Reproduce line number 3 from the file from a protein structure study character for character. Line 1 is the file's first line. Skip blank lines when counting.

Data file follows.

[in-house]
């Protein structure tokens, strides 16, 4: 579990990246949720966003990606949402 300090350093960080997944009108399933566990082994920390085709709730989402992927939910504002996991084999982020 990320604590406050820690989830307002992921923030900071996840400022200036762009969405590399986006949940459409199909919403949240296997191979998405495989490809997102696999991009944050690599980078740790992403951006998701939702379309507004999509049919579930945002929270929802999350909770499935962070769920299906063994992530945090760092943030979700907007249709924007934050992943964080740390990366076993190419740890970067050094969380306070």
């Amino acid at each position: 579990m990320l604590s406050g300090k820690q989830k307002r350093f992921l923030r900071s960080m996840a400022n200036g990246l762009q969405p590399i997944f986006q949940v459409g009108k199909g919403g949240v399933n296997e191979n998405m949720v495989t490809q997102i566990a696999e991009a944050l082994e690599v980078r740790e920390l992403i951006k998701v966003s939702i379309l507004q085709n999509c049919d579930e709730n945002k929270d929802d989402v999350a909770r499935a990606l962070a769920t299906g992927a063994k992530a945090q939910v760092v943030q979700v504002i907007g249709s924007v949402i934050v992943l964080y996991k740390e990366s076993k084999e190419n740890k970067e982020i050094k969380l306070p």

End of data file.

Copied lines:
């Amino acid at each position: 579990m990320l604590s406050g300090k820690q989830k307002r350093f992921l923030r900071s960080m996840a400022n200036g990246l762009q969405p590399i997944f986006q949940v459409g009108k199909g919403g949240v399933n296997e191979n998405m949720v495989t490809q997102i566990a696999e991009a944050l082994e690599v980078r740790e920390l992403i951006k998701v966003s939702i379309l507004q085709n999509c049919d579930e709730n945002k929270d929802d989402v999350a909770r499935a990606l962070a769920t299906g992927a063994k992530a945090q939910v760092v943030q979700v504002i907007g249709s924007v949402i934050v992943l964080y996991k740390e990366s076993k084999e190419n740890k970067e982020i050094k969380l306070p």